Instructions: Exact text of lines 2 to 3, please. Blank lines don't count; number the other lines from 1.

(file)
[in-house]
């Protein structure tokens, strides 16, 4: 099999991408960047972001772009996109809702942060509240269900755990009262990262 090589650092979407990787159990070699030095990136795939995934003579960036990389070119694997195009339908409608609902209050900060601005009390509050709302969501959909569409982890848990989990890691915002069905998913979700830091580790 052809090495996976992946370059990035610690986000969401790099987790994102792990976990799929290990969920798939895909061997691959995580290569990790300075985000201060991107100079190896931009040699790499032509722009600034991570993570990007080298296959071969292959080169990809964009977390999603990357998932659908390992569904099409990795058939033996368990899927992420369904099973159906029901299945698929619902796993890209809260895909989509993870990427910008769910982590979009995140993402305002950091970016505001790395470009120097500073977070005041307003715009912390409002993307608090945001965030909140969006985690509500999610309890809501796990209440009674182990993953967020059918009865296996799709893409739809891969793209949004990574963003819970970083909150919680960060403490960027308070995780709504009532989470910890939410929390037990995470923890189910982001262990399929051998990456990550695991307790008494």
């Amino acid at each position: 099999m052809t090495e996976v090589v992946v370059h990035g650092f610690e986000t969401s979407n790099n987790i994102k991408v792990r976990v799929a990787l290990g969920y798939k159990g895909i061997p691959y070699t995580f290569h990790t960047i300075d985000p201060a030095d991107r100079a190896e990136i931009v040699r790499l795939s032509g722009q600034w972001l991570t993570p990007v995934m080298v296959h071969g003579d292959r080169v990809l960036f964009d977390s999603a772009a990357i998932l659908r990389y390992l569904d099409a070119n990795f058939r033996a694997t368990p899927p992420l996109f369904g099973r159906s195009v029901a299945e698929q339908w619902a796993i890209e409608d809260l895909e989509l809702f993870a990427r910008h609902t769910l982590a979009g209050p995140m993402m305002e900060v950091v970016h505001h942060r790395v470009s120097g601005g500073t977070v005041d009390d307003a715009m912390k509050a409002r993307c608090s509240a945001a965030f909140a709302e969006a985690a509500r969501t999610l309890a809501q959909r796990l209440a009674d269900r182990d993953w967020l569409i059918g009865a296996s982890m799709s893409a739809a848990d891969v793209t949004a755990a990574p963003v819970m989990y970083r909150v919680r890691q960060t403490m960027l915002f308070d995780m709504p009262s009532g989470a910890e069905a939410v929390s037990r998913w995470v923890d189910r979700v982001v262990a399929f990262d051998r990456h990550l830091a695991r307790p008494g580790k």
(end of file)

């Protein structure tokens, strides 16, 4: 099999991408960047972001772009996109809702942060509240269900755990009262990262 090589650092979407990787159990070699030095990136795939995934003579960036990389070119694997195009339908409608609902209050900060601005009390509050709302969501959909569409982890848990989990890691915002069905998913979700830091580790 052809090495996976992946370059990035610690986000969401790099987790994102792990976990799929290990969920798939895909061997691959995580290569990790300075985000201060991107100079190896931009040699790499032509722009600034991570993570990007080298296959071969292959080169990809964009977390999603990357998932659908390992569904099409990795058939033996368990899927992420369904099973159906029901299945698929619902796993890209809260895909989509993870990427910008769910982590979009995140993402305002950091970016505001790395470009120097500073977070005041307003715009912390409002993307608090945001965030909140969006985690509500999610309890809501796990209440009674182990993953967020059918009865296996799709893409739809891969793209949004990574963003819970970083909150919680960060403490960027308070995780709504009532989470910890939410929390037990995470923890189910982001262990399929051998990456990550695991307790008494």
């Amino acid at each position: 099999m052809t090495e996976v090589v992946v370059h990035g650092f610690e986000t969401s979407n790099n987790i994102k991408v792990r976990v799929a990787l290990g969920y798939k159990g895909i061997p691959y070699t995580f290569h990790t960047i300075d985000p201060a030095d991107r100079a190896e990136i931009v040699r790499l795939s032509g722009q600034w972001l991570t993570p990007v995934m080298v296959h071969g003579d292959r080169v990809l960036f964009d977390s999603a772009a990357i998932l659908r990389y390992l569904d099409a070119n990795f058939r033996a694997t368990p899927p992420l996109f369904g099973r159906s195009v029901a299945e698929q339908w619902a796993i890209e409608d809260l895909e989509l809702f993870a990427r910008h609902t769910l982590a979009g209050p995140m993402m305002e900060v950091v970016h505001h942060r790395v470009s120097g601005g500073t977070v005041d009390d307003a715009m912390k509050a409002r993307c608090s509240a945001a965030f909140a709302e969006a985690a509500r969501t999610l309890a809501q959909r796990l209440a009674d269900r182990d993953w967020l569409i059918g009865a296996s982890m799709s893409a739809a848990d891969v793209t949004a755990a990574p963003v819970m989990y970083r909150v919680r890691q960060t403490m960027l915002f308070d995780m709504p009262s009532g989470a910890e069905a939410v929390s037990r998913w995470v923890d189910r979700v982001v262990a399929f990262d051998r990456h990550l830091a695991r307790p008494g580790k």